From the 1962 School Magazine "The Review"DRAMA SOCIETY
Thanks to Jim Hancock for this photo.
This year the Drama Society embarked upon its most ambitious project so far - the first three-act play for public performance in the history of the School. Plays with all-male casts are few in number, and the choice of title proved to be difficult. Eventually, however, an anti-war play with a military background was chosen - Peter Newman's "Yesterday's Enemy".
Set in the Burmese jungle, the play tells the story of a group of British soldiers during the initial Japanese attack on Burma in 1912. The men are led by Capt. Alan Langdon, a man who has great personal courage and authority, but is quite ruthless when the safety of his men is at stake. The group's arrival in a small Burmese villa-( and subsequent capture form the basis of the story.
Presumably the fact that the Society was breaking new ground accounted for the reluctance of volunteers for acting; only eleven boys appeared at the audition for the twelve parts in the play. As a result, all were cast, and a "twelfth man" found for the smallest part that of the Japanese officer who is killed on page one .
The great success of the play is due to the fact that all who helped did so with such efficiency. Praise must go to the cast for developing their acting, far beyond the mere "speaking of lines". Alan Tranter in the part of Capt. Langdon had a difficult task but acquitted himself very well; Vincent Harrop as the humane medical officer, Peter Howe as the loyal sergeant, Wilfred Deakin as the bewildered Paul Hastings, David Waters as the Padre, Barrie Capper as the Cockney "light relief ", Wilson, and John Micklewright in the small but important part of the Brigadier all performed with a confidence that belied their years. As Major Yamasaki, Langdon's opposite number in the Japanese forces, Robert Brown showed a remarkable stage presence and was a very commanding figure, while in the smaller Japanese parts, Roy Morley and Trevor Barsted were most convincing. As the civilians, Rex Leverett brought out the treachery of the Burmese effectively, and Philip Thompson gave Max a touch of bitter irony as the man caught up in the toils of war against his will.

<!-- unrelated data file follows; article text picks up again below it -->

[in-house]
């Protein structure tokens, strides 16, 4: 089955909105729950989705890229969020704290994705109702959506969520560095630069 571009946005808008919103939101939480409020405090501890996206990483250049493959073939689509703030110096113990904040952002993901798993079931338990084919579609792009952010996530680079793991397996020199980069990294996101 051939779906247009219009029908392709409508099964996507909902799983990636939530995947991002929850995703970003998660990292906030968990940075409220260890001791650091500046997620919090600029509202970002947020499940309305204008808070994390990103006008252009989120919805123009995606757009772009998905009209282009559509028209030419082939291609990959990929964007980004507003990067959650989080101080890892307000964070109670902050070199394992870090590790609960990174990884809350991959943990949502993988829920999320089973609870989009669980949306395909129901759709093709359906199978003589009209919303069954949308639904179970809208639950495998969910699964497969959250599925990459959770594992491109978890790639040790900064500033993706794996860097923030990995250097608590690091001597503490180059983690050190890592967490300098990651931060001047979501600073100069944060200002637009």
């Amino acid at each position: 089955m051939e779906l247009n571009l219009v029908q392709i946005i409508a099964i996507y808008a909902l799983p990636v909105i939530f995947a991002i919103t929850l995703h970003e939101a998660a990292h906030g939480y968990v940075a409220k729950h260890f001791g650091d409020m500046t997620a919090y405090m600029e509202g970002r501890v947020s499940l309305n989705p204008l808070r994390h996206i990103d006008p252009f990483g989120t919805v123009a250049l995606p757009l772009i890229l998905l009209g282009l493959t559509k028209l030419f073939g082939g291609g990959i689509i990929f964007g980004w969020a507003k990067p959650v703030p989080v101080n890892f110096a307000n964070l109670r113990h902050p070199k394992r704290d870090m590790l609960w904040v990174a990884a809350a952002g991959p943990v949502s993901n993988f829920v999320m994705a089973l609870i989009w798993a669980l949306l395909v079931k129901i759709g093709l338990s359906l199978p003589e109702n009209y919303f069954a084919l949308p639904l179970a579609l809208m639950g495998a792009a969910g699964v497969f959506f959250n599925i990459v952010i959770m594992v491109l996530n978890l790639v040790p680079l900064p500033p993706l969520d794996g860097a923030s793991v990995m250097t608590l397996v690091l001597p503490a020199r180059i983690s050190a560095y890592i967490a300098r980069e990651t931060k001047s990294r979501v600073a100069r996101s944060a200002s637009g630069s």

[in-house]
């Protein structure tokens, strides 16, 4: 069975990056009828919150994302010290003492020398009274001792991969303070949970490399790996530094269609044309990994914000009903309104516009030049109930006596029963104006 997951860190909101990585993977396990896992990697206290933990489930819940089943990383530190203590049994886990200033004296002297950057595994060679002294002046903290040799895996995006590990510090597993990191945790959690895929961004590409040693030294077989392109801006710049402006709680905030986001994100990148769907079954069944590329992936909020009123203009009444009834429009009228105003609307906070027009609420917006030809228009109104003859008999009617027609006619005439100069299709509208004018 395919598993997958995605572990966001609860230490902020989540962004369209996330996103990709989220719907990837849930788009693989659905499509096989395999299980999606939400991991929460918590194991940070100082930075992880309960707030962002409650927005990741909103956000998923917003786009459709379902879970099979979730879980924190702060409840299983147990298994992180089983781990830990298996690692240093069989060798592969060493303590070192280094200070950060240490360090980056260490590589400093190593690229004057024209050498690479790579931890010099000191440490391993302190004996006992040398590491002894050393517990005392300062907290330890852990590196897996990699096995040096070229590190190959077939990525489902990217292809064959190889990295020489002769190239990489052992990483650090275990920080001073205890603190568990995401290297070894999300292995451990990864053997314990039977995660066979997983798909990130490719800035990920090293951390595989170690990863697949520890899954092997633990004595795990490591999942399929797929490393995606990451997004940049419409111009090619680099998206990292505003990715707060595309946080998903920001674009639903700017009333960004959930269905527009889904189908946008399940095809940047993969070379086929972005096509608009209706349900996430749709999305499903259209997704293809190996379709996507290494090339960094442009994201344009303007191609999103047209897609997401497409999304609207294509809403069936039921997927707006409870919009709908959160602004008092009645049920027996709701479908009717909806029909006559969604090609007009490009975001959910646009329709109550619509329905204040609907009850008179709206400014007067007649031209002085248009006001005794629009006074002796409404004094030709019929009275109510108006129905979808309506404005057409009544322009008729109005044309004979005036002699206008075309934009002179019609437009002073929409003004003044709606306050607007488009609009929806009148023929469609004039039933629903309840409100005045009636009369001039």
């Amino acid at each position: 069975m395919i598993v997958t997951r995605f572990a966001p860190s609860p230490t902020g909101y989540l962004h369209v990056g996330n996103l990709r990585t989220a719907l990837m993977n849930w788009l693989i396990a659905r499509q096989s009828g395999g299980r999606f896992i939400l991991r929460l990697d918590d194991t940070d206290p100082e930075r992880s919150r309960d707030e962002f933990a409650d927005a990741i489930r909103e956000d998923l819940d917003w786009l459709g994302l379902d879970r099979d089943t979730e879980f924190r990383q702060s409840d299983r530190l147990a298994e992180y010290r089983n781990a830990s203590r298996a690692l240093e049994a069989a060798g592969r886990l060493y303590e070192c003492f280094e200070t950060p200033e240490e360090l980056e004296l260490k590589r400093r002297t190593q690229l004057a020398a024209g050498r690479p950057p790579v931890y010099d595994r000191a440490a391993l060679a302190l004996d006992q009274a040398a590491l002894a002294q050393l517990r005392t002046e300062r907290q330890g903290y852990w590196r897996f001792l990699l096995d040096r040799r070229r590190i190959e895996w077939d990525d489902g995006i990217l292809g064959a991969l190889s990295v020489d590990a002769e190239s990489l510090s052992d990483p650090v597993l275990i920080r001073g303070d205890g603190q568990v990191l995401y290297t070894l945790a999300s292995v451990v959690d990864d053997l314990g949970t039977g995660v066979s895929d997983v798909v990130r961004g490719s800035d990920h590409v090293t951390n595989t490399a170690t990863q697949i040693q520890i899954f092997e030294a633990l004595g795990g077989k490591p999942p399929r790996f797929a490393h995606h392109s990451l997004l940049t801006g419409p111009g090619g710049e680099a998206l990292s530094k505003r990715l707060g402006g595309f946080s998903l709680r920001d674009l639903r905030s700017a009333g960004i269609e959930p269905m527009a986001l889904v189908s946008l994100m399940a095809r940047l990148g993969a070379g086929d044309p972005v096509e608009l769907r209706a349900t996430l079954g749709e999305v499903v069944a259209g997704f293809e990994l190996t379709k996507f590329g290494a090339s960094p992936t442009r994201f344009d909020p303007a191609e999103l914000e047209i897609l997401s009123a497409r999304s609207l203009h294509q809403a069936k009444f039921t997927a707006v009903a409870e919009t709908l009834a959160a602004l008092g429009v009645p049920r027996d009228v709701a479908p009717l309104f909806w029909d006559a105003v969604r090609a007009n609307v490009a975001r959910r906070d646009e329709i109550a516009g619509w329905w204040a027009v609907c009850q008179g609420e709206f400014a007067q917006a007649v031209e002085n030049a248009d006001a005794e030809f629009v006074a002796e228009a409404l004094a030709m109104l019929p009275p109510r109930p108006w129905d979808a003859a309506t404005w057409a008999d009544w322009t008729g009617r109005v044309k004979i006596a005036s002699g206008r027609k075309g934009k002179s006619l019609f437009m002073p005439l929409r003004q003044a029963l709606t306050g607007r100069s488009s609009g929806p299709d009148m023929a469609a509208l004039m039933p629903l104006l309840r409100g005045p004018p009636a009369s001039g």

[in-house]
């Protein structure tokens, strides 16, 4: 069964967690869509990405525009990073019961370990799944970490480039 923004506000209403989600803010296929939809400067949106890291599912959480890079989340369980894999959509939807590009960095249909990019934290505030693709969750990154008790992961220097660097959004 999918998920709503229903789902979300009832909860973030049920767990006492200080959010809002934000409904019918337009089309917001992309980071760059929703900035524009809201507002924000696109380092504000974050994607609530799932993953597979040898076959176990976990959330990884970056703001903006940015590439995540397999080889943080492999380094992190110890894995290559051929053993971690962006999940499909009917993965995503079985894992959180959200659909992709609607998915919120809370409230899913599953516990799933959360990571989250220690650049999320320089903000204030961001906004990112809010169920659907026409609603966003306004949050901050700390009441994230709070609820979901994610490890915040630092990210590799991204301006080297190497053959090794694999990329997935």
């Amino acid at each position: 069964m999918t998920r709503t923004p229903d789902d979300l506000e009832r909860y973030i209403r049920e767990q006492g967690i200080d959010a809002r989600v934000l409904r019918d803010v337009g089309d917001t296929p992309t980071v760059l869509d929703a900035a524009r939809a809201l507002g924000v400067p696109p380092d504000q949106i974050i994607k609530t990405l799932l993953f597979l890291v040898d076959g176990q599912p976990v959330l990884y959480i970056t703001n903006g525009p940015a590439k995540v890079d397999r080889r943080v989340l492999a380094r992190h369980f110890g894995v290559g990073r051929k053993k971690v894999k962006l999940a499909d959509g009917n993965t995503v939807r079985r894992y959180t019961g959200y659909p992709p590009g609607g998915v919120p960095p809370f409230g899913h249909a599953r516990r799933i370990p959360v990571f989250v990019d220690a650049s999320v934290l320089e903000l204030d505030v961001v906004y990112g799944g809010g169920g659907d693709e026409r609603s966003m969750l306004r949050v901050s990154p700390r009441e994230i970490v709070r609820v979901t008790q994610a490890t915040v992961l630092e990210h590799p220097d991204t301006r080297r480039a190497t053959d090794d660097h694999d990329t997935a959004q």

The excellent set was designed and painted under the supervision of Mr. Light, who was also responsible for the highly inventive advance publicity; Mr. Ballham ensured the smooth-running of the front-of-house arrangements ; Mr. Thomas was in charge of finance and ticket sales, which brought about such a satisfying result ; Mr. George controlled the backstage activities with commendable aplomb; Mr. Bromfield gallantly developed order out of a chaotic assembly of properties ; Mr. Allen acted as over-all liaison officer in his capacity as Stage Director; Mr. Howell assisted with sound, and Mr. Fox produced. The one unhappy note was the absence of Mr. Potts, who was unable to see the finished presentation because of illness, but his good wishes from hospital were very much appreciated.
D. J. Waters.
"Yesterday's Enemy" was the first full length play ever produced in this school. Last year Mr. Allen produced a one act play which "broke the ice" but even so, we approached this year's longer production with some fear and trepidation.
Its amazing success was due to the genius of Mr. Fox in choosing the play and then persuading the boys that they could act it. He turned a very raw collection of boys into a talented company of actors and in doing so, he set a standard which is going to be very difficult to maintain in future productions.